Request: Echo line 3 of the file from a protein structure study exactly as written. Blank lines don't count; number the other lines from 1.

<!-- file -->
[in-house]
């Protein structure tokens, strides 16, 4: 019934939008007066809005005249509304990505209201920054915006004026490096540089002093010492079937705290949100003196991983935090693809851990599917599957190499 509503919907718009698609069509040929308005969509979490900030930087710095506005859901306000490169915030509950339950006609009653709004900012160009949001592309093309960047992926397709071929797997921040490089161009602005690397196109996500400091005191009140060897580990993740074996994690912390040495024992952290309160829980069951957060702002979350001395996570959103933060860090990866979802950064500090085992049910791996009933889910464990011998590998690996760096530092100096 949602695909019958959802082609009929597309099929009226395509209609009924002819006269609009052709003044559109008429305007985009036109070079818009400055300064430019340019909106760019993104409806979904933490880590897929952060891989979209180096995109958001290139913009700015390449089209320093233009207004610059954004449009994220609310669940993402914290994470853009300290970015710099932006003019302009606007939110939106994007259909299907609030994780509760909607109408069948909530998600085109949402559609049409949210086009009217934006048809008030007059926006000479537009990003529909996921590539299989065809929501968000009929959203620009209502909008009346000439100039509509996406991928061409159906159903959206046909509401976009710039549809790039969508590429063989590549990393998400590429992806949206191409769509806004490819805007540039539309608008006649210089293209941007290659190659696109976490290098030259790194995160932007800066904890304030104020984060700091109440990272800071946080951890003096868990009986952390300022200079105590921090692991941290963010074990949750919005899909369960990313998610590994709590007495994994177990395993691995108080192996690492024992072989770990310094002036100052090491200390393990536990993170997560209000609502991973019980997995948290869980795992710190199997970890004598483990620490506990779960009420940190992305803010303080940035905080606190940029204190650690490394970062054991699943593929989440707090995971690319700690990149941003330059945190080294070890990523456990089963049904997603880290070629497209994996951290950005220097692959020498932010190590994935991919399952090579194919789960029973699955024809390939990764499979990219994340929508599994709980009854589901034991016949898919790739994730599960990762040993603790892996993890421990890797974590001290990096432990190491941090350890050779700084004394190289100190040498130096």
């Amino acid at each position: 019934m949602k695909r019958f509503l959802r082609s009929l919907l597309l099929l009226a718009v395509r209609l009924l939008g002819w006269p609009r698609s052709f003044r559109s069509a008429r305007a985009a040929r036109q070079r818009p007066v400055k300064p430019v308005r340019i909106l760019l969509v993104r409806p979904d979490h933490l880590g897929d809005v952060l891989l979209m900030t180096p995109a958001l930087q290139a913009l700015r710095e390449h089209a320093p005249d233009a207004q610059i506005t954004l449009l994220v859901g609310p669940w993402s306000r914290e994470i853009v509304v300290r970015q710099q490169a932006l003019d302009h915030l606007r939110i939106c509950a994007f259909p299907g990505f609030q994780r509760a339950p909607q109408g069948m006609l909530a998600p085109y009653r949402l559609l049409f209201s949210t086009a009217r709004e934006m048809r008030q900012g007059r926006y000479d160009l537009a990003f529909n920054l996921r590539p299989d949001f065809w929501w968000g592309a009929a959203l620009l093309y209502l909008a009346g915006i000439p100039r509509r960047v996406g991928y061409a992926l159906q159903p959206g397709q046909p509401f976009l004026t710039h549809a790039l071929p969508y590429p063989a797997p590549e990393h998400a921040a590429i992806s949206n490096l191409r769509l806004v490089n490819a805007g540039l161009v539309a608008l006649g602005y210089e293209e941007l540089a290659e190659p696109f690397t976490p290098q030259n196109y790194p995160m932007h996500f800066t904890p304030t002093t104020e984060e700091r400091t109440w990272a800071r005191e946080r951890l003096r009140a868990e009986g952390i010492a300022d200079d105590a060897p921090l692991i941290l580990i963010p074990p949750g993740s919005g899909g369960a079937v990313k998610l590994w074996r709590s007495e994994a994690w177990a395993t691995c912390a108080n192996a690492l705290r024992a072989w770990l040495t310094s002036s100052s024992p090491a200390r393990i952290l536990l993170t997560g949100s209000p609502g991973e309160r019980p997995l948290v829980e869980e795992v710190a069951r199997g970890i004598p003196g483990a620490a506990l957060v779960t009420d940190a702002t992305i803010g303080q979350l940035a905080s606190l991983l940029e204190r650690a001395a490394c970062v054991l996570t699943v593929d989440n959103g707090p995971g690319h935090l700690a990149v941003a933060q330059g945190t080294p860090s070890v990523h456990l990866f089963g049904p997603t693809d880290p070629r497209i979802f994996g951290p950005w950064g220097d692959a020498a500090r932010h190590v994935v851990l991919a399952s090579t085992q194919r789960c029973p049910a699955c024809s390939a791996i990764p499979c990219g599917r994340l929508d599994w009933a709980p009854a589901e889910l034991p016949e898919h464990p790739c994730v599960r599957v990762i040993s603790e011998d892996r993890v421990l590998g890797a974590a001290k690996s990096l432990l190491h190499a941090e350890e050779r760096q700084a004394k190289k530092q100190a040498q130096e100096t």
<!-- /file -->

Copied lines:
């Amino acid at each position: 019934m949602k695909r019958f509503l959802r082609s009929l919907l597309l099929l009226a718009v395509r209609l009924l939008g002819w006269p609009r698609s052709f003044r559109s069509a008429r305007a985009a040929r036109q070079r818009p007066v400055k300064p430019v308005r340019i909106l760019l969509v993104r409806p979904d979490h933490l880590g897929d809005v952060l891989l979209m900030t180096p995109a958001l930087q290139a913009l700015r710095e390449h089209a320093p005249d233009a207004q610059i506005t954004l449009l994220v859901g609310p669940w993402s306000r914290e994470i853009v509304v300290r970015q710099q490169a932006l003019d302009h915030l606007r939110i939106c509950a994007f259909p299907g990505f609030q994780r509760a339950p909607q109408g069948m006609l909530a998600p085109y009653r949402l559609l049409f209201s949210t086009a009217r709004e934006m048809r008030q900012g007059r926006y000479d160009l537009a990003f529909n920054l996921r590539p299989d949001f065809w929501w968000g592309a009929a959203l620009l093309y209502l909008a009346g915006i000439p100039r509509r960047v996406g991928y061409a992926l159906q159903p959206g397709q046909p509401f976009l004026t710039h549809a790039l071929p969508y590429p063989a797997p590549e990393h998400a921040a590429i992806s949206n490096l191409r769509l806004v490089n490819a805007g540039l161009v539309a608008l006649g602005y210089e293209e941007l540089a290659e190659p696109f690397t976490p290098q030259n196109y790194p995160m932007h996500f800066t904890p304030t002093t104020e984060e700091r400091t109440w990272a800071r005191e946080r951890l003096r009140a868990e009986g952390i010492a300022d200079d105590a060897p921090l692991i941290l580990i963010p074990p949750g993740s919005g899909g369960a079937v990313k998610l590994w074996r709590s007495e994994a994690w177990a395993t691995c912390a108080n192996a690492l705290r024992a072989w770990l040495t310094s002036s100052s024992p090491a200390r393990i952290l536990l993170t997560g949100s209000p609502g991973e309160r019980p997995l948290v829980e869980e795992v710190a069951r199997g970890i004598p003196g483990a620490a506990l957060v779960t009420d940190a702002t992305i803010g303080q979350l940035a905080s606190l991983l940029e204190r650690a001395a490394c970062v054991l996570t699943v593929d989440n959103g707090p995971g690319h935090l700690a990149v941003a933060q330059g945190t080294p860090s070890v990523h456990l990866f089963g049904p997603t693809d880290p070629r497209i979802f994996g951290p950005w950064g220097d692959a020498a500090r932010h190590v994935v851990l991919a399952s090579t085992q194919r789960c029973p049910a699955c024809s390939a791996i990764p499979c990219g599917r994340l929508d599994w009933a709980p009854a589901e889910l034991p016949e898919h464990p790739c994730v599960r599957v990762i040993s603790e011998d892996r993890v421990l590998g890797a974590a001290k690996s990096l432990l190491h190499a941090e350890e050779r760096q700084a004394k190289k530092q100190a040498q130096e100096t």